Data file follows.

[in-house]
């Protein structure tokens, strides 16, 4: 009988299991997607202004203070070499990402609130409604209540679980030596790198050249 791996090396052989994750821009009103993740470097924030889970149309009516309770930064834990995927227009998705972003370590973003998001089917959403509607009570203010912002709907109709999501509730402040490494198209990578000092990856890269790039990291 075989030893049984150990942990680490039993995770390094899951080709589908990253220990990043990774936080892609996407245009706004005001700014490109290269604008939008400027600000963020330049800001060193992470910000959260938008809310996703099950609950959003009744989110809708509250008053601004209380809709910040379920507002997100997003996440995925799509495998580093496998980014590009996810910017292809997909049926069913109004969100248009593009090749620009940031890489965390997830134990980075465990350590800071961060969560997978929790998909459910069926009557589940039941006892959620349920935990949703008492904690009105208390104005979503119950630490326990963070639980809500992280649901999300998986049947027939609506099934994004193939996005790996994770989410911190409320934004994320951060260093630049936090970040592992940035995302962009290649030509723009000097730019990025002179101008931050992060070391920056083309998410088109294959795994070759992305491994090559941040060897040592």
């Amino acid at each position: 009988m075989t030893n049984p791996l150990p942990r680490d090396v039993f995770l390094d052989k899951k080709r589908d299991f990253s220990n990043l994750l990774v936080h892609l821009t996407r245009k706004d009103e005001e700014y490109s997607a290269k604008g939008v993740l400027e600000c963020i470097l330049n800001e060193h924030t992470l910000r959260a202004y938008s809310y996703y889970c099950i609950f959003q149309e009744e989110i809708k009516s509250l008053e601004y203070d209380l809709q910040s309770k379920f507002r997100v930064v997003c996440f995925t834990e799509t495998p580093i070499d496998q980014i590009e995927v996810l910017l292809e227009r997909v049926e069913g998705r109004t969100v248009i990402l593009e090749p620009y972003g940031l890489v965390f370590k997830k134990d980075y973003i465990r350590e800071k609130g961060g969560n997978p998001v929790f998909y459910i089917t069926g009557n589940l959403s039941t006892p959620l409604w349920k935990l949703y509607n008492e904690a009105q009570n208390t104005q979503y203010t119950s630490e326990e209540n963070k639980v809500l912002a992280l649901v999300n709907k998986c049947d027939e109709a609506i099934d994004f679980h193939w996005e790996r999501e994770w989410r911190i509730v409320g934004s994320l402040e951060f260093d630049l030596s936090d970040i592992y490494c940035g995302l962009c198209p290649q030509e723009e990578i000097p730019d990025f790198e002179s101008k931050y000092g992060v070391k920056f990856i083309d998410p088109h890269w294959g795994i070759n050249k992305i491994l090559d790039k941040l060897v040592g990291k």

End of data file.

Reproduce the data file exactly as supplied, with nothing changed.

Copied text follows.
[in-house]
């Protein structure tokens, strides 16, 4: 009988299991997607202004203070070499990402609130409604209540679980030596790198050249 791996090396052989994750821009009103993740470097924030889970149309009516309770930064834990995927227009998705972003370590973003998001089917959403509607009570203010912002709907109709999501509730402040490494198209990578000092990856890269790039990291 075989030893049984150990942990680490039993995770390094899951080709589908990253220990990043990774936080892609996407245009706004005001700014490109290269604008939008400027600000963020330049800001060193992470910000959260938008809310996703099950609950959003009744989110809708509250008053601004209380809709910040379920507002997100997003996440995925799509495998580093496998980014590009996810910017292809997909049926069913109004969100248009593009090749620009940031890489965390997830134990980075465990350590800071961060969560997978929790998909459910069926009557589940039941006892959620349920935990949703008492904690009105208390104005979503119950630490326990963070639980809500992280649901999300998986049947027939609506099934994004193939996005790996994770989410911190409320934004994320951060260093630049936090970040592992940035995302962009290649030509723009000097730019990025002179101008931050992060070391920056083309998410088109294959795994070759992305491994090559941040060897040592």
């Amino acid at each position: 009988m075989t030893n049984p791996l150990p942990r680490d090396v039993f995770l390094d052989k899951k080709r589908d299991f990253s220990n990043l994750l990774v936080h892609l821009t996407r245009k706004d009103e005001e700014y490109s997607a290269k604008g939008v993740l400027e600000c963020i470097l330049n800001e060193h924030t992470l910000r959260a202004y938008s809310y996703y889970c099950i609950f959003q149309e009744e989110i809708k009516s509250l008053e601004y203070d209380l809709q910040s309770k379920f507002r997100v930064v997003c996440f995925t834990e799509t495998p580093i070499d496998q980014i590009e995927v996810l910017l292809e227009r997909v049926e069913g998705r109004t969100v248009i990402l593009e090749p620009y972003g940031l890489v965390f370590k997830k134990d980075y973003i465990r350590e800071k609130g961060g969560n997978p998001v929790f998909y459910i089917t069926g009557n589940l959403s039941t006892p959620l409604w349920k935990l949703y509607n008492e904690a009105q009570n208390t104005q979503y203010t119950s630490e326990e209540n963070k639980v809500l912002a992280l649901v999300n709907k998986c049947d027939e109709a609506i099934d994004f679980h193939w996005e790996r999501e994770w989410r911190i509730v409320g934004s994320l402040e951060f260093d630049l030596s936090d970040i592992y490494c940035g995302l962009c198209p290649q030509e723009e990578i000097p730019d990025f790198e002179s101008k931050y000092g992060v070391k920056f990856i083309d998410p088109h890269w294959g795994i070759n050249k992305i491994l090559d790039k941040l060897v040592g990291k």